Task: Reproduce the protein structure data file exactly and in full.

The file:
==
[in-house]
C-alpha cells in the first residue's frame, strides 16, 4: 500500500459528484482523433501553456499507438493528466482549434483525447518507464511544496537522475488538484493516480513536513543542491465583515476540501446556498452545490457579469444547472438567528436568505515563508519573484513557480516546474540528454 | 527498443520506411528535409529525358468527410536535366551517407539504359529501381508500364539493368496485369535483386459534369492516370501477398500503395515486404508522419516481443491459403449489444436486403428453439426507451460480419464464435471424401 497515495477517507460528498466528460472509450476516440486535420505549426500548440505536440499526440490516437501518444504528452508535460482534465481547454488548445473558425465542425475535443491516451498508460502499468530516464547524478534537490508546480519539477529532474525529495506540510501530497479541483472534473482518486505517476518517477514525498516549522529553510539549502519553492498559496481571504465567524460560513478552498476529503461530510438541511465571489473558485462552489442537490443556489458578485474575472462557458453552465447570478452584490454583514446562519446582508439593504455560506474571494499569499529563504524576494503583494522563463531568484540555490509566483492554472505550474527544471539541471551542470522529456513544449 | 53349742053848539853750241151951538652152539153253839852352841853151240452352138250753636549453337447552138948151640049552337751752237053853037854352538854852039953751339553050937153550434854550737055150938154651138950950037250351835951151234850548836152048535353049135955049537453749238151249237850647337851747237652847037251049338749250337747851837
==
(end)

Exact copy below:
[in-house]
C-alpha cells in the first residue's frame, strides 16, 4: 500500500459528484482523433501553456499507438493528466482549434483525447518507464511544496537522475488538484493516480513536513543542491465583515476540501446556498452545490457579469444547472438567528436568505515563508519573484513557480516546474540528454 | 527498443520506411528535409529525358468527410536535366551517407539504359529501381508500364539493368496485369535483386459534369492516370501477398500503395515486404508522419516481443491459403449489444436486403428453439426507451460480419464464435471424401 497515495477517507460528498466528460472509450476516440486535420505549426500548440505536440499526440490516437501518444504528452508535460482534465481547454488548445473558425465542425475535443491516451498508460502499468530516464547524478534537490508546480519539477529532474525529495506540510501530497479541483472534473482518486505517476518517477514525498516549522529553510539549502519553492498559496481571504465567524460560513478552498476529503461530510438541511465571489473558485462552489442537490443556489458578485474575472462557458453552465447570478452584490454583514446562519446582508439593504455560506474571494499569499529563504524576494503583494522563463531568484540555490509566483492554472505550474527544471539541471551542470522529456513544449 | 53349742053848539853750241151951538652152539153253839852352841853151240452352138250753636549453337447552138948151640049552337751752237053853037854352538854852039953751339553050937153550434854550737055150938154651138950950037250351835951151234850548836152048535353049135955049537453749238151249237850647337851747237652847037251049338749250337747851837